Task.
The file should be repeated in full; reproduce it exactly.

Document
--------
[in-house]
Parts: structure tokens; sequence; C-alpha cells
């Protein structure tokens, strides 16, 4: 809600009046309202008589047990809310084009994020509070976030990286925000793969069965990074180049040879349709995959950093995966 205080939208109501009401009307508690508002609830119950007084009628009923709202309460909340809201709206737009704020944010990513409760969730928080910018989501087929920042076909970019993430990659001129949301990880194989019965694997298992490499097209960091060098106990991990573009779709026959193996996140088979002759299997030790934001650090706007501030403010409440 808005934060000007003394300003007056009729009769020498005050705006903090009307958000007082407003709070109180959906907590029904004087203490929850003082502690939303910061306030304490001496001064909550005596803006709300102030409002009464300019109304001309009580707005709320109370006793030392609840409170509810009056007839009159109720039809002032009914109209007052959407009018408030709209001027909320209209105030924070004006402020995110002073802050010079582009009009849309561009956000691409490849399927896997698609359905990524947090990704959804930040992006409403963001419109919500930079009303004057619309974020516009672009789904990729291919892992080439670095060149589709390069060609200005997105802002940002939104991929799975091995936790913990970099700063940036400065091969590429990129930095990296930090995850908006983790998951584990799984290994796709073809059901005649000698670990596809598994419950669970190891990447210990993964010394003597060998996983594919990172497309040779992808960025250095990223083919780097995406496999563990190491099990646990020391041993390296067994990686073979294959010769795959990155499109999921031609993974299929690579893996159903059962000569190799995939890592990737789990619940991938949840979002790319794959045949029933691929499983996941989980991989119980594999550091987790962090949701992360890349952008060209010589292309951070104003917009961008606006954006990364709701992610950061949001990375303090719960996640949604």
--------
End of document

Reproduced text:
[in-house]
Parts: structure tokens; sequence; C-alpha cells
């Protein structure tokens, strides 16, 4: 809600009046309202008589047990809310084009994020509070976030990286925000793969069965990074180049040879349709995959950093995966 205080939208109501009401009307508690508002609830119950007084009628009923709202309460909340809201709206737009704020944010990513409760969730928080910018989501087929920042076909970019993430990659001129949301990880194989019965694997298992490499097209960091060098106990991990573009779709026959193996996140088979002759299997030790934001650090706007501030403010409440 808005934060000007003394300003007056009729009769020498005050705006903090009307958000007082407003709070109180959906907590029904004087203490929850003082502690939303910061306030304490001496001064909550005596803006709300102030409002009464300019109304001309009580707005709320109370006793030392609840409170509810009056007839009159109720039809002032009914109209007052959407009018408030709209001027909320209209105030924070004006402020995110002073802050010079582009009009849309561009956000691409490849399927896997698609359905990524947090990704959804930040992006409403963001419109919500930079009303004057619309974020516009672009789904990729291919892992080439670095060149589709390069060609200005997105802002940002939104991929799975091995936790913990970099700063940036400065091969590429990129930095990296930090995850908006983790998951584990799984290994796709073809059901005649000698670990596809598994419950669970190891990447210990993964010394003597060998996983594919990172497309040779992808960025250095990223083919780097995406496999563990190491099990646990020391041993390296067994990686073979294959010769795959990155499109999921031609993974299929690579893996159903059962000569190799995939890592990737789990619940991938949840979002790319794959045949029933691929499983996941989980991989119980594999550091987790962090949701992360890349952008060209010589292309951070104003917009961008606006954006990364709701992610950061949001990375303090719960996640949604």